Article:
When thinking about what to serve at mealtime, the MyPlate diagram put out by the USDA (U.S. Department of Agriculture) just made your life a little easier. It is designed to help you feed your family the right amount of the right food. As First Lady Michelle Obama said, “Parents don’t have the time to measure out exactly three ounces of chicken or to look up how much rice or broccoli is in a serving. But we do have time to take a look at our kids’ plates. And as long as they’re eating proper portions, as long as half of their meal is fruits and vegetables alongside their lean proteins, whole grains and low-fat dairy, then we’re good. It’s as simple as that.” 


The portions measure out to 25% grains, 25% protein, and on the other side it’s 30% vegetables and 20% fruit.  Don’t forget the dairy circle. Does this have to be at every meal? No.  But it’s the ratio you want to see in what your child eats during a day.  And you too; it’s meant for all of us.

This picture doesn’t tell you how big the plate should be, but it’s a very good idea to use one that’s no more than 8 or 9 inches across.  If it is larger than that, you might be tempted to pile on more food.  Then even though the proportions may be correct, you are going to eat too much. So, no cheating please by using plates which are twice the size as normal.

If you just serve foods that roughly fall into these categories, you’ll be off to a good start. But you are off to the best start if you serve foods that are the healthiest.

proteinProtein-rich foods include poultry, beef and seafood.  The lower the fat content the better.  If you can, don’t serve red meat too often. Try to avoid processed meats because they are loaded with sodium.  Other good sources of protein are eggs, nuts and seeds, tofu, veggie burgers, dry beans and peas.  There’s a lot to choose from!

Grains should ideally be whole grains.  Think about oatmeal, brown rice and whole wheat bread.  Even corn on the cob or popcorn count!  A great thing about whole grains is they can help you feel full so you don’t overeat.

fruitFruits can easily be served at any meal or as a snack.  Eat every color you can think of like red and green apples, purple and green grapes, pink and white grapefruit, blueberries. raspberries, strawberries and all of those delicious melons. You can always serve them as smoothies too. One way to think of it is you should eat a rainbow of them (red, orange, yellow, green, purple)!

Vegetables don’t have to be scary.  Even though you might want to count french fries or potatoes, please don’t.  They’re full of quickly digested starch which will have a big effect on your mood and blood sugar.  Most kids love carrots.  That’s a good place to start.  You can serve almost all vegetables either raw or cooked.  You can add a low calorie and nutritious dipping sauce too.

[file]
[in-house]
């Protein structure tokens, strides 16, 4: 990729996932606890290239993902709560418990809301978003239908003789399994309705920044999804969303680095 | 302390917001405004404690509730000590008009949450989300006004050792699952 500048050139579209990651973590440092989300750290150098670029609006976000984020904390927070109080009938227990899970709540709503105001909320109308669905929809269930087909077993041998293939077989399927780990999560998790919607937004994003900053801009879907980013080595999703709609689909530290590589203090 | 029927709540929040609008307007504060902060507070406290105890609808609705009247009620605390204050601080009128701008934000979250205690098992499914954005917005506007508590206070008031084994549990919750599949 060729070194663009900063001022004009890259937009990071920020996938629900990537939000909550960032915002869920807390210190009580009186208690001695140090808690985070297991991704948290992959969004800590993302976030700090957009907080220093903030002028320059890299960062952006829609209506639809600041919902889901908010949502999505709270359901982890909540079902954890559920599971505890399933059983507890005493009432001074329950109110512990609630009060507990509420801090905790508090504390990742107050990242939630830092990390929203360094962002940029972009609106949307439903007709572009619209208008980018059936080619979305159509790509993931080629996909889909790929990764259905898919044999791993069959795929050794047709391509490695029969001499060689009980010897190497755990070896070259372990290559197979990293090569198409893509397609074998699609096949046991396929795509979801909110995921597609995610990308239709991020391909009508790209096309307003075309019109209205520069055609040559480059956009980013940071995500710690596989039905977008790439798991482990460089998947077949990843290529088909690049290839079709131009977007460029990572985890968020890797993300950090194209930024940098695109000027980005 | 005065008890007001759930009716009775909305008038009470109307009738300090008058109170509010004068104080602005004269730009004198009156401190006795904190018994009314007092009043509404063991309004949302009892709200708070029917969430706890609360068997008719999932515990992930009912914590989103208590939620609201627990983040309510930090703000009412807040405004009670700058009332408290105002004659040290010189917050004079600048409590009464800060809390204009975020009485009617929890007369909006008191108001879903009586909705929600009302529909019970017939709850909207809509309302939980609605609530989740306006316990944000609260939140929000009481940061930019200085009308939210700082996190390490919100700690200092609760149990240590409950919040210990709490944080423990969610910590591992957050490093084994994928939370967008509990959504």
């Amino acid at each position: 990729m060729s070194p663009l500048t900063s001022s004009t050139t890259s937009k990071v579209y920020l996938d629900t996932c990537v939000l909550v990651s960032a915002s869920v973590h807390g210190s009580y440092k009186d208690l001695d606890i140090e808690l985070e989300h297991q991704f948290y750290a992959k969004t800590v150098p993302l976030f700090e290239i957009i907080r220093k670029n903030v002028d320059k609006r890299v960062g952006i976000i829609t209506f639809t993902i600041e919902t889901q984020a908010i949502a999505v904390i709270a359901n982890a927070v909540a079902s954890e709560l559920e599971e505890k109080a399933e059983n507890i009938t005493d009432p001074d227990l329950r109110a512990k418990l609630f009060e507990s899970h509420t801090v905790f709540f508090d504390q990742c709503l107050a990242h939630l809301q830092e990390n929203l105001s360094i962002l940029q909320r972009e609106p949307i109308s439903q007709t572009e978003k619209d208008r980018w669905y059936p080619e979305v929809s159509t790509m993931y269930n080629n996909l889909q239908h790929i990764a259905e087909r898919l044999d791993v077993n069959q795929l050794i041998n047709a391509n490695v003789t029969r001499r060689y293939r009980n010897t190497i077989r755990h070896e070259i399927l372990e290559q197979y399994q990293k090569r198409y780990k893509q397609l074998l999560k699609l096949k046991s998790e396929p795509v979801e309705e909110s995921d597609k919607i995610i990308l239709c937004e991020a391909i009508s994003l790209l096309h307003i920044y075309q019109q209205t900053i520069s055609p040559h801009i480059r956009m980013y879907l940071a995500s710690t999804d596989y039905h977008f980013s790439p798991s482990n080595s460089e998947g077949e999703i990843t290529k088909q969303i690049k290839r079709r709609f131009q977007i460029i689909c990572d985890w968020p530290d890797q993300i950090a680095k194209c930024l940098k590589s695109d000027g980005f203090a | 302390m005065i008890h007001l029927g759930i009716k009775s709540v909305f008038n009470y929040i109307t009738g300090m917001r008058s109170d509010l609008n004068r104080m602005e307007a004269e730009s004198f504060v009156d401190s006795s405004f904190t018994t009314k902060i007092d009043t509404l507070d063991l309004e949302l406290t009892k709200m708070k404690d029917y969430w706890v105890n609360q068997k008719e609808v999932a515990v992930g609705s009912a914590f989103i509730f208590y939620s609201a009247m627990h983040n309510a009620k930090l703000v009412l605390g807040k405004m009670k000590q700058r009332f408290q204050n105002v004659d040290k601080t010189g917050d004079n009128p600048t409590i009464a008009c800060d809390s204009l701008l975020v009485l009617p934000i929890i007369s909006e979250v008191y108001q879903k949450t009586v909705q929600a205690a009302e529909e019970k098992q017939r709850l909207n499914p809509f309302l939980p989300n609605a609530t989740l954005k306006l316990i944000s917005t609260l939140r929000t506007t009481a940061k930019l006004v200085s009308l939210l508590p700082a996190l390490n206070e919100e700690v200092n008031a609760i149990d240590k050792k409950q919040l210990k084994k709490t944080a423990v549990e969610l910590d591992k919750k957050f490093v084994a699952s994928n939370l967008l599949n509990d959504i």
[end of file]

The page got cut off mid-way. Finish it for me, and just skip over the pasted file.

milkDairy can be milk, yogurt, cheese. Low-fat is preferred for children over two.  Calcium-fortified soy milk is also included in the dairy group. Your body will appreciate that calcium especially as you get older.  Dairy products are also important sources of vitamin D and protein. Vitamin D helps the body absorb calcium and use it for healthy bones and teeth.  Don’t forget to drink a lot of water too..

Where does the oil/fats go on this plate?  You’re advised to use such a small amount of it that it didn’t make it to the picture.  Oils do provide important nutrients and are recommended, but dietary guidelines say to limit oils and solid fats (like butter, cream, margarine, lard and shortening). These foods provide what are considered empty calories and have little or no nutritional value.

What else is missing from this plate?  Sweets, treats and desserts that most people, especially little people, want.  This is where you’re allowed to be a little sneaky with your children. Fruit and yogurt with some nuts on top.  Baked apples.  Fruit popsicles and ices (made with real fruit juice).  Cheesecake made with cottage cheese. Oatmeal cookies. Frozen grapes.  The web is full of healthy recipes with many easy to create to indulge your kids’ sweet tooth.


Remember that eating shouldn’t only be nutritious and healthy…it should be fun!

Ask for suggestions from family members.  Your plate might not always look like the USDA one; but if you get the recommended foods in every day, you can splurge once in a while on something else.  And if you put on your thinking cap, you’ll find a way to makes those other foods healthier too.

Written by Holly White for WILLY’S KITCHEN